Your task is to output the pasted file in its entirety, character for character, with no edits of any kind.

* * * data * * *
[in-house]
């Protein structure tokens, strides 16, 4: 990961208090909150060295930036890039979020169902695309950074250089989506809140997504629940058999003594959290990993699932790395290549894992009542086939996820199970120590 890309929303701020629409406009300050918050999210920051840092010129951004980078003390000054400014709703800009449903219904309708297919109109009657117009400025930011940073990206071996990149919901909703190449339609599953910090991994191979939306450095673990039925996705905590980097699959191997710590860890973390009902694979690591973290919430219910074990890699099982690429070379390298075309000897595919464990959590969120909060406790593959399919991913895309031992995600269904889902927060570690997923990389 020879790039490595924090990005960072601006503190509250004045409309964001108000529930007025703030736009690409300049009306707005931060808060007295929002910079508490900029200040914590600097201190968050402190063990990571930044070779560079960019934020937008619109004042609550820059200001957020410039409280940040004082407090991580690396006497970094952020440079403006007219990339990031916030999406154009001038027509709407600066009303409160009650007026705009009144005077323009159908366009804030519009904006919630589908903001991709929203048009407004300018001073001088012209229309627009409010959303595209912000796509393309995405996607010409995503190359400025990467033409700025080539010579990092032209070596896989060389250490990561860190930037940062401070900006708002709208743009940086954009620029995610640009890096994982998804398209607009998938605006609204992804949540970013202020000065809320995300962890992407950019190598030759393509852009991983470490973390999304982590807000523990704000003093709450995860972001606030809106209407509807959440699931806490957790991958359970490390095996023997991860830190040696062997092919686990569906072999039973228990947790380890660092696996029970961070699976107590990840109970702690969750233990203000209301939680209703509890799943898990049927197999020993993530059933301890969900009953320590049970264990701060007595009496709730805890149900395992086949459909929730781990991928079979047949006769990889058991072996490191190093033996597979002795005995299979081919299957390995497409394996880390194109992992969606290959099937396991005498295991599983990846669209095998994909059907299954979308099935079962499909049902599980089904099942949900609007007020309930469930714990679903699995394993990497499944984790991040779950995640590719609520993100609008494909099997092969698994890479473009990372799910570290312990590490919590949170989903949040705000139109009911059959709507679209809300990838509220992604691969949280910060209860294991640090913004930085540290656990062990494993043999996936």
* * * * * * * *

[in-house]
């Protein structure tokens, strides 16, 4: 990961208090909150060295930036890039979020169902695309950074250089989506809140997504629940058999003594959290990993699932790395290549894992009542086939996820199970120590 890309929303701020629409406009300050918050999210920051840092010129951004980078003390000054400014709703800009449903219904309708297919109109009657117009400025930011940073990206071996990149919901909703190449339609599953910090991994191979939306450095673990039925996705905590980097699959191997710590860890973390009902694979690591973290919430219910074990890699099982690429070379390298075309000897595919464990959590969120909060406790593959399919991913895309031992995600269904889902927060570690997923990389 020879790039490595924090990005960072601006503190509250004045409309964001108000529930007025703030736009690409300049009306707005931060808060007295929002910079508490900029200040914590600097201190968050402190063990990571930044070779560079960019934020937008619109004042609550820059200001957020410039409280940040004082407090991580690396006497970094952020440079403006007219990339990031916030999406154009001038027509709407600066009303409160009650007026705009009144005077323009159908366009804030519009904006919630589908903001991709929203048009407004300018001073001088012209229309627009409010959303595209912000796509393309995405996607010409995503190359400025990467033409700025080539010579990092032209070596896989060389250490990561860190930037940062401070900006708002709208743009940086954009620029995610640009890096994982998804398209607009998938605006609204992804949540970013202020000065809320995300962890992407950019190598030759393509852009991983470490973390999304982590807000523990704000003093709450995860972001606030809106209407509807959440699931806490957790991958359970490390095996023997991860830190040696062997092919686990569906072999039973228990947790380890660092696996029970961070699976107590990840109970702690969750233990203000209301939680209703509890799943898990049927197999020993993530059933301890969900009953320590049970264990701060007595009496709730805890149900395992086949459909929730781990991928079979047949006769990889058991072996490191190093033996597979002795005995299979081919299957390995497409394996880390194109992992969606290959099937396991005498295991599983990846669209095998994909059907299954979308099935079962499909049902599980089904099942949900609007007020309930469930714990679903699995394993990497499944984790991040779950995640590719609520993100609008494909099997092969698994890479473009990372799910570290312990590490919590949170989903949040705000139109009911059959709507679209809300990838509220992604691969949280910060209860294991640090913004930085540290656990062990494993043999996936």